A review of a weekend at the Glasgow Homeless Hackathon
A couple of weeks ago, I got an email inviting me to take part in a hackathon event supporting homelessness projects in Glasgow.
TLDR our team won the competition and Simon Community will get some help in progressing what we built for them.
For those who don't know what a hackathon is, it's an event typically staged over a couple of days where a bunch of technologists like myself get together and 'hack' together a solution for a problem. The problem may be a commercial business interest, societal - like homelessness or just for the sake of making something.
I've done Creative Missions in the US before and other hackathons with work but this was the first time I've been able to take part in something happening in Glasgow.
On Friday evening, 7 projects were pitched by different groups like the Simon Community, Feed Glasgow, Glasgow Homelessness Network and Bethany Christian Trust and then the technologists could align themselves to projects they were interested in.
Muslim charity Feed Glasgow had a cracking idea for redistributing excess food in and around the city. Saqib had a well thought out plan and great tech stack too using Firebase. I'd easily have joined their team but Saqib already had his team from FanDuel to help him so I felt I could have better served another project.
I opted to work with Megan and her team from Simon Community (who funnily enough are based under Sarah's old flat on London Road).
Making up our motley crew, I was joined by Alan (an instructor at Code Clan) and Ahmed (a talented data analytics post grad from Strathclyde).
The biggest challenge during a hackathon event is giving a voice to everyone in the team, managing different personalities/skills, agreeing on how to tackle objective and what tech stack you're going to use to solve the problem.
Meagan outlined that her Street Team needed a better way to get visibility of rough sleepers in Glasgow and to be able to better co-ordinate Street Team efforts to serving those folks.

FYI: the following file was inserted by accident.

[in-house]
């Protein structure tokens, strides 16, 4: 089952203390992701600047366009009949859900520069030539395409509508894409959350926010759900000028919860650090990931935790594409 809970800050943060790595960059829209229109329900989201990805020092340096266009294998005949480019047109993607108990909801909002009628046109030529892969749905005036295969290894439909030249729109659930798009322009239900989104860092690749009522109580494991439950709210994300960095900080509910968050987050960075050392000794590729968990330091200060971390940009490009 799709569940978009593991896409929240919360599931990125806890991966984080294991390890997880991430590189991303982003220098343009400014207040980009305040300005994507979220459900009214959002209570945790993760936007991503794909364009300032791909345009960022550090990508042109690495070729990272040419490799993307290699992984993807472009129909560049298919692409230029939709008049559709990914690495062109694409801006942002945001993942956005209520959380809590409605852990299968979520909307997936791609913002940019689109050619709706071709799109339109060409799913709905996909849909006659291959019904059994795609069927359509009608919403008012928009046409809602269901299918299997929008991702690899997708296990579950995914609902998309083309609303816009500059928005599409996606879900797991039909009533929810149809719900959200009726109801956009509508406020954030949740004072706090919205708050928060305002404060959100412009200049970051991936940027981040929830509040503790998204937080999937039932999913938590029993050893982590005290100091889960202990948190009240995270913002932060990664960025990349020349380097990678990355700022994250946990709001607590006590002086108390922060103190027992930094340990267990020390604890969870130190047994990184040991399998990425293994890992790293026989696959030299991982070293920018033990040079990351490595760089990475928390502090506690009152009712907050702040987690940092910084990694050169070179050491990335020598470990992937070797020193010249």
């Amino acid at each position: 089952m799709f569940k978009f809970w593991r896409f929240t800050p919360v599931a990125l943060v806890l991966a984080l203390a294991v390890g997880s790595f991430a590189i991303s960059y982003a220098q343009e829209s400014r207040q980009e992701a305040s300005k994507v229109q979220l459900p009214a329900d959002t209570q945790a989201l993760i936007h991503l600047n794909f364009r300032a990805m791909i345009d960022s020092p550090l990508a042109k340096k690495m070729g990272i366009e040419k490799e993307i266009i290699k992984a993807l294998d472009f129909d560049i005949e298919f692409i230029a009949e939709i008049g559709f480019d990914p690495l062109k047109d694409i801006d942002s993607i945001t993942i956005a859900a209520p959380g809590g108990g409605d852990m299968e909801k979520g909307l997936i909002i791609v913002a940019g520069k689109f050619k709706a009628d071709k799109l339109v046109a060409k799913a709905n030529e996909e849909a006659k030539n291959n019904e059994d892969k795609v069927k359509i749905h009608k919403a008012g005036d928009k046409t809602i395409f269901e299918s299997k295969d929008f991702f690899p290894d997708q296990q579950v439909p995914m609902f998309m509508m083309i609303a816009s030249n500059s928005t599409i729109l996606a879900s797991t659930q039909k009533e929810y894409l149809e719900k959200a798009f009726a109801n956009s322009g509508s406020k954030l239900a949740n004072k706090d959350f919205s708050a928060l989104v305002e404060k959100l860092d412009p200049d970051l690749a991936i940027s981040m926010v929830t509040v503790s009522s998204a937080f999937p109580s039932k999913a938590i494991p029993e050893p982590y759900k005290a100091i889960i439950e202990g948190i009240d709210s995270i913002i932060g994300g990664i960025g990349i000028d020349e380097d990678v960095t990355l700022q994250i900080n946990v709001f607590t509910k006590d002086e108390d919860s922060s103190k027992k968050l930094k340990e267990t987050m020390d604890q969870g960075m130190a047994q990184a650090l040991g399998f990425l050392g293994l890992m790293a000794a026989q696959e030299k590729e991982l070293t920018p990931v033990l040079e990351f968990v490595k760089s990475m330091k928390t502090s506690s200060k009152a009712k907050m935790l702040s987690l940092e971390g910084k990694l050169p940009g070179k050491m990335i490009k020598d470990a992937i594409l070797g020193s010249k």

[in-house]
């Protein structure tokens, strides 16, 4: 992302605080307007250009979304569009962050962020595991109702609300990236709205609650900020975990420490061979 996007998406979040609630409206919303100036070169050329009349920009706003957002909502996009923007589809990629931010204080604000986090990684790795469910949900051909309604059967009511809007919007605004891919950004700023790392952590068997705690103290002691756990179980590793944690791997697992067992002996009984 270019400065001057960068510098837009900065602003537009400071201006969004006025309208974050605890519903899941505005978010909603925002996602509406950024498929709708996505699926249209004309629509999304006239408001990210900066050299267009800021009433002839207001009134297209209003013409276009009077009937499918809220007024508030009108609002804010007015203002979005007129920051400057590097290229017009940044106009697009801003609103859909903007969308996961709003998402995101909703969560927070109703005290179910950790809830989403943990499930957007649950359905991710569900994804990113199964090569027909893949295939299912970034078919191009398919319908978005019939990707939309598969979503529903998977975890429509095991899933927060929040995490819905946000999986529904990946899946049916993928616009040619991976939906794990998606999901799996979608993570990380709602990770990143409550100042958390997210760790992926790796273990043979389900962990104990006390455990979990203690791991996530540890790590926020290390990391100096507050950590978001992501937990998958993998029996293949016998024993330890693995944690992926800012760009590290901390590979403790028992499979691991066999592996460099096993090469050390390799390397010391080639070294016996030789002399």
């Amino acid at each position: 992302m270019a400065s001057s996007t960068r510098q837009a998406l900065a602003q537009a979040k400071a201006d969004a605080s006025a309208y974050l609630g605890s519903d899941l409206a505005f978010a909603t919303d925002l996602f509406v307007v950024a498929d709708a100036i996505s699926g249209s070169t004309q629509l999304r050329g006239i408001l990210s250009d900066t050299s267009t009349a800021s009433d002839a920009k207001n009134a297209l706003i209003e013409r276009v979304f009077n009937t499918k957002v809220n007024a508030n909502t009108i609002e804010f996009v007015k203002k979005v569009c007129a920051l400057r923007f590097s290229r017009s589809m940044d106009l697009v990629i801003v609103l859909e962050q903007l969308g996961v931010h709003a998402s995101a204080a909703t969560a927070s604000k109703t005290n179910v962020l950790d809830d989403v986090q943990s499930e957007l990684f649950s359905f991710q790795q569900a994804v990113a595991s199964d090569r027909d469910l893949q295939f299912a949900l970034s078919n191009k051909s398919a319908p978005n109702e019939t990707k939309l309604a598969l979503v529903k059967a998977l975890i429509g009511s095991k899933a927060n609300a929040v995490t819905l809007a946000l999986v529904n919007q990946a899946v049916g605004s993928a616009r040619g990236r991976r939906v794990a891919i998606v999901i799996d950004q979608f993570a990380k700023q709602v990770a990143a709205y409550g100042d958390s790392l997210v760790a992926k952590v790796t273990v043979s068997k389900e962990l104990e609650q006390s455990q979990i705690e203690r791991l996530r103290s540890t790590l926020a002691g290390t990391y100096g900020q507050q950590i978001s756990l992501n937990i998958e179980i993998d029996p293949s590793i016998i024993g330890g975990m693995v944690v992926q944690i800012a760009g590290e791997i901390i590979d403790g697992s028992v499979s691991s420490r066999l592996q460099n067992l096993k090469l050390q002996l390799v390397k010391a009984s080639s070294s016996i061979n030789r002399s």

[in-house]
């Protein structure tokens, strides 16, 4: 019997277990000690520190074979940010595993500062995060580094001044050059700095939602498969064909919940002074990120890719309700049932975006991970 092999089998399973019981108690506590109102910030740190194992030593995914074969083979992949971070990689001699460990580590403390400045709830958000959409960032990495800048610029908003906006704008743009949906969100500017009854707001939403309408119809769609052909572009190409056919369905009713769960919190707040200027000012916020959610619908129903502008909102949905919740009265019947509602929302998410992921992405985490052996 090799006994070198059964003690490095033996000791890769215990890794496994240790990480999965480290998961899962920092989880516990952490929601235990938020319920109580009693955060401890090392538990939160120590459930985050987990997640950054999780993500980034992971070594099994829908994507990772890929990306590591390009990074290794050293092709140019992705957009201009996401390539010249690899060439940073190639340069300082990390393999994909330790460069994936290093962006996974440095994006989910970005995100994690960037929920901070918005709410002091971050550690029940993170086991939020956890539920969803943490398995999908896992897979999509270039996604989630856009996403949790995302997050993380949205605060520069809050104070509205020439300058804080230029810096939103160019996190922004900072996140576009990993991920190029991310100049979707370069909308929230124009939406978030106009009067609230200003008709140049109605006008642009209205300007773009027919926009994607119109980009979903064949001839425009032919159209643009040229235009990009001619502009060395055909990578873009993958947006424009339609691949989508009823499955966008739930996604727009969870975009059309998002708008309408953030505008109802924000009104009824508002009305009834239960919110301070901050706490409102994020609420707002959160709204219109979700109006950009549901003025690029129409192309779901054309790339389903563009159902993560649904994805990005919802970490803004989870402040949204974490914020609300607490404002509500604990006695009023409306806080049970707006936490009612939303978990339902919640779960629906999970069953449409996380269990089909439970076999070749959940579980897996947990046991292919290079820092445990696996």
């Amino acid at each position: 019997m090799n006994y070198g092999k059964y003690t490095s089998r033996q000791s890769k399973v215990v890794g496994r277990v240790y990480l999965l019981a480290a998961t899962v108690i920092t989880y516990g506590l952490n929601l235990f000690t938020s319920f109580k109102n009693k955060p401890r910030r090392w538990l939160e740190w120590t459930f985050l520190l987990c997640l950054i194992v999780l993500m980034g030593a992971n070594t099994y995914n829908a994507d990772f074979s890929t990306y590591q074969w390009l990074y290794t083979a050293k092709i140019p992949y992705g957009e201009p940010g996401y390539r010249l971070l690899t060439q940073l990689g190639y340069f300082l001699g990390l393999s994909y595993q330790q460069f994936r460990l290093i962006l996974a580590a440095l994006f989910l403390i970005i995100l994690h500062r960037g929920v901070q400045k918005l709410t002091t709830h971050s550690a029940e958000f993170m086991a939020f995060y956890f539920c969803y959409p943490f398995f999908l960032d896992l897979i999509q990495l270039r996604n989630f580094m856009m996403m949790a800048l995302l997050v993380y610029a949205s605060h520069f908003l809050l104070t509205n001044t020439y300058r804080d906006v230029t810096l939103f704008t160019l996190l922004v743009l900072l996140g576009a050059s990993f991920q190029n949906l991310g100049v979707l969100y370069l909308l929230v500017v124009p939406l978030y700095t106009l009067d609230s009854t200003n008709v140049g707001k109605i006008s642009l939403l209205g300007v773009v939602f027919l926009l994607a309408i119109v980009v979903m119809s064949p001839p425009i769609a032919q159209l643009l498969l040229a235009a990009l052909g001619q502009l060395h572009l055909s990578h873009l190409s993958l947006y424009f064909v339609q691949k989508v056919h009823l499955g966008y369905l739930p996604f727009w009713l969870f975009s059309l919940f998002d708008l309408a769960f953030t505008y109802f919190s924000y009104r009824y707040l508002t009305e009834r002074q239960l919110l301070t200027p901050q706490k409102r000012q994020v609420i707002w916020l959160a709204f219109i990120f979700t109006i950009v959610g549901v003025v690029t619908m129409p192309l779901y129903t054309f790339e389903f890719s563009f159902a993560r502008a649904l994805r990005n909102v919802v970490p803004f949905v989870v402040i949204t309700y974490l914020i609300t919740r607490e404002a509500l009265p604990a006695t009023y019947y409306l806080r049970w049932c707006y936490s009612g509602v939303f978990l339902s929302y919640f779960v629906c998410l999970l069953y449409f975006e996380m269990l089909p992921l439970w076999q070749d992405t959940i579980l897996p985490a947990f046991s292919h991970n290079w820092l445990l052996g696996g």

There's 2 ways to report rough sleepers to Simon Community: a phone number that often goes to voicemail and a general contact form on the website.
The draw back on the contact form is that it acts as a catch all for everything from donations to people applying for jobs.
It consisted of 2 moving parts.
The first was Slack a free, real-time chat platform that has native mobile & desktop apps. We wanted to post rough sleeping alerts directly into a Slack channel where the Street Team would get those notifications instantly, rather than wait on the over-subscribed office admin filtering website contact emails.
The second was a custom web app built on Laravel. Laravel is framework built on top the programming language PHP. It pulls together some of the common things all web apps have to aid rapid development. There are many other similar frameworks built on other programming languages.
The web app allows anyone to tell the Simon Community about an instance of rough sleeping. The request can capture the name of the reporter, some contact info, any distinctive characteristics and also the place its happening.
The option for place ties into Google Maps and in the background gives co-ordinates.
When someone submits the form, the app sends a notification to the Slack group, notifying everyone who subscribes to that channel. A Street Team member can then take ownership of that alert and that triggers an alert to the rest of the team in Slack to let them know who is handling the alert.
So here it is
How we progress
We have the basis for a great app that will really help the Simon Community Street Team. There's a couple of things to work on:
- updating how status of alerts are handled. The plan is to introduce a traffic light triage so that the team can attend to the most urgent.
- allowing non-identifying notes to be added to alerts
Realistically I thought we'd finish in 3rd place but to have won is great for the Simon Community to be able to progress things further.